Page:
New Bionic Eye Could Give Blind People Rudimentary Sight

The Phoenix99 bionic eye contains a small video camera and bypasses malfunctioning cells that can’t respond to light.

Phoenix99

The effort to cure or overcome blindness is a hot topic in medical device development. A recent EVOLVERA article discussed the latest product that’s ready for human trials: the Phoenix99 Bionic Eye. The eye mechanism, developed by scientists from the University of Sydney and University of New Wales, could give a “rudimentary form of vision” to certain types of blind people including those with retinitis pigmentosa.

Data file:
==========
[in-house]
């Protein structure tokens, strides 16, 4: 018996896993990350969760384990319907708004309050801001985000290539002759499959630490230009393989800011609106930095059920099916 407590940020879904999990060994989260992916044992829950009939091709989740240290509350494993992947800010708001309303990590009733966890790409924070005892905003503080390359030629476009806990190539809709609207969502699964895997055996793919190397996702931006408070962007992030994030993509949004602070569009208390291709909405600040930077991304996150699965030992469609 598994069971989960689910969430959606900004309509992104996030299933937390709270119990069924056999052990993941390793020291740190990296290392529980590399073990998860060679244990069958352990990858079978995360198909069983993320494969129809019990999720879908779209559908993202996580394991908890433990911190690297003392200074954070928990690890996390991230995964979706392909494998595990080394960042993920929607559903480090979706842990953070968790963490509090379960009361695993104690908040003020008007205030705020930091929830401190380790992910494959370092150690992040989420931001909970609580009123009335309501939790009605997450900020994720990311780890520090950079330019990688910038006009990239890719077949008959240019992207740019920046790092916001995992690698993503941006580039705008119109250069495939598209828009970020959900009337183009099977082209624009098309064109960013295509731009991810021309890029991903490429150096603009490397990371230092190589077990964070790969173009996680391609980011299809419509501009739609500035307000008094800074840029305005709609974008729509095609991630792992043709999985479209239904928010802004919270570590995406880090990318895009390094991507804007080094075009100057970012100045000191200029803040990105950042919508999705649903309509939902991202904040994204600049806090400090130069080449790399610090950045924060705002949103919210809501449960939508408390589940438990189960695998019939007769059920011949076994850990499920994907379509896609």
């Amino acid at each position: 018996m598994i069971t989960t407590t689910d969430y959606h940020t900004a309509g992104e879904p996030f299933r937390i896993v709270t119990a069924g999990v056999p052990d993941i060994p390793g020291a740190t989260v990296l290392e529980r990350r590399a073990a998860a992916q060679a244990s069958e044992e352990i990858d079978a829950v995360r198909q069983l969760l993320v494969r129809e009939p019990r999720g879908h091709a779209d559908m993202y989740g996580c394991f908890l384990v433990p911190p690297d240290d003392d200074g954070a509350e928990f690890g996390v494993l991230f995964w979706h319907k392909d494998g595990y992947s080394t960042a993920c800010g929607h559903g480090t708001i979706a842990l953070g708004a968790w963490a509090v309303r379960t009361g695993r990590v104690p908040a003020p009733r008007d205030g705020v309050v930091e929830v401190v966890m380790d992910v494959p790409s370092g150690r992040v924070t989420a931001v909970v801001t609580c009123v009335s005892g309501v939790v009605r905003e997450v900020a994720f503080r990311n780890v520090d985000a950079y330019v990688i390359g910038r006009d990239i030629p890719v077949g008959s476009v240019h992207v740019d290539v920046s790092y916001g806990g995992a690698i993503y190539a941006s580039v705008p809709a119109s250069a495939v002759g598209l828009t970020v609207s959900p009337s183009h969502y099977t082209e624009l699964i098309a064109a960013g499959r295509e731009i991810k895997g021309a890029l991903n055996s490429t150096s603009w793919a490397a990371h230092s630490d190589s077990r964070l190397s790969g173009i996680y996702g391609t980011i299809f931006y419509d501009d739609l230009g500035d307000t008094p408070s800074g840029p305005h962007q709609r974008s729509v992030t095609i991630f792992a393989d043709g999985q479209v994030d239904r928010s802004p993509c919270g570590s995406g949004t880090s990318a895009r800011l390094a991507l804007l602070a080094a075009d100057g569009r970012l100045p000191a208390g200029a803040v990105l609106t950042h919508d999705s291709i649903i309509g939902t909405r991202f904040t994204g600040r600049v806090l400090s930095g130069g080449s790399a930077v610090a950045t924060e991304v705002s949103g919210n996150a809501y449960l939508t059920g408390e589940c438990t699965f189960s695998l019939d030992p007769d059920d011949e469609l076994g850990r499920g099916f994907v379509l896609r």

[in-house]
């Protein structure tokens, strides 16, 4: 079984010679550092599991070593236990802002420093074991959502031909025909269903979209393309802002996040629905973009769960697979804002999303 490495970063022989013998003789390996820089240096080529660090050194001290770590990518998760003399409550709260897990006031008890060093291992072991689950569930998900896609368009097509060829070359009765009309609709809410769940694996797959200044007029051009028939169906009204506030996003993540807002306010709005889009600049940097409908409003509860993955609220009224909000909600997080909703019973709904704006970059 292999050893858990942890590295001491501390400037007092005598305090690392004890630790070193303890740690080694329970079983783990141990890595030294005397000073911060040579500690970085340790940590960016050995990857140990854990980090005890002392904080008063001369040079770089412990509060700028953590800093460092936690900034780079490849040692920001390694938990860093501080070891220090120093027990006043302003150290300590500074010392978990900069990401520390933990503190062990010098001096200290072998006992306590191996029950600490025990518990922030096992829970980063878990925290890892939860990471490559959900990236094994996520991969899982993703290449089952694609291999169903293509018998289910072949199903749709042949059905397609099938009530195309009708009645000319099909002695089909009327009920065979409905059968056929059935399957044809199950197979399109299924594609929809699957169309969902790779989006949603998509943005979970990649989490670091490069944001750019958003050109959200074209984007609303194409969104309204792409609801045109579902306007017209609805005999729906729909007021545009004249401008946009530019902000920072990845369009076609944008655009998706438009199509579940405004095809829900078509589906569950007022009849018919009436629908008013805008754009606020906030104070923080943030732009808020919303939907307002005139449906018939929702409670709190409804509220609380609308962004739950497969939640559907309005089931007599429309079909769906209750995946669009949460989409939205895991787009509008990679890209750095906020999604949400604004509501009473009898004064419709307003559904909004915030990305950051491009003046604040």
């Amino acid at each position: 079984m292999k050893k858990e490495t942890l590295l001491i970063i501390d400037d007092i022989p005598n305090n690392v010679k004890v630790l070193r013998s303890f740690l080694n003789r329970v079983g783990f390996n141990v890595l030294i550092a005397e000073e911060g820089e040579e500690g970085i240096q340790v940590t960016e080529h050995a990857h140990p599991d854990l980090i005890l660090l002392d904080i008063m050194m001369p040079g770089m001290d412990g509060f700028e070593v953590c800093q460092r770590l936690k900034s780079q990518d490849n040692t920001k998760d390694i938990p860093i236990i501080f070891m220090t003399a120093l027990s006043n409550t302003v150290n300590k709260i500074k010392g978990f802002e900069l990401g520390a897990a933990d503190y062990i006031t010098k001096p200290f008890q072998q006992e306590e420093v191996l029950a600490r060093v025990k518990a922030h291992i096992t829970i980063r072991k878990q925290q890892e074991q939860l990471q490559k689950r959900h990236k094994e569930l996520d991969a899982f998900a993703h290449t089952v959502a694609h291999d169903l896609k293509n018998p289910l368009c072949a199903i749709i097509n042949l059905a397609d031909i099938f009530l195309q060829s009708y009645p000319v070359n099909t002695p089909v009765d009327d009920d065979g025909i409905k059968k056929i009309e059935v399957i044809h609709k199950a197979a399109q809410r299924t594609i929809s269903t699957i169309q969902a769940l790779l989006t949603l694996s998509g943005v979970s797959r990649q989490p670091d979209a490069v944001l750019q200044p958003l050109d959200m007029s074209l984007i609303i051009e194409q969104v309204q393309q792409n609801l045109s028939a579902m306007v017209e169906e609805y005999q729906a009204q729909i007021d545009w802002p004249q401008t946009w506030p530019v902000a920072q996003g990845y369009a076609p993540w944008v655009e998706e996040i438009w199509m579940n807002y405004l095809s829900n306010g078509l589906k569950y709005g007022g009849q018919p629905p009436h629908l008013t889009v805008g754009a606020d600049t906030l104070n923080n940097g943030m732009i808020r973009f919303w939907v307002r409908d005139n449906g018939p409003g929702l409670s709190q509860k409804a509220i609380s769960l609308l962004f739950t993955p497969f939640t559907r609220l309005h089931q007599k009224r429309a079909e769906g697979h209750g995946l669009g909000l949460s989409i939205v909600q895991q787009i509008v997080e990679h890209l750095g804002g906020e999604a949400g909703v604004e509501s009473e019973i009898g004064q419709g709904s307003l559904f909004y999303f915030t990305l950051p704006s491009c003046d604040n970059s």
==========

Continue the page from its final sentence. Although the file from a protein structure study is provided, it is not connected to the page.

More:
The Phoenix99 is a pair of glasses equipped with a tiny video camera that captures the wearer’s field of vision in front of them. This image is converted to a wireless signal and then transmitted to a communication module implanted under the skin behind the wearer’s ear. The device bypasses the retinal ganglion cells that no longer work and stimulates the ones that still do to transmit the image to the brain. Preliminary testing showed positive results, and the device will face ethical approval and human clinical trials next.

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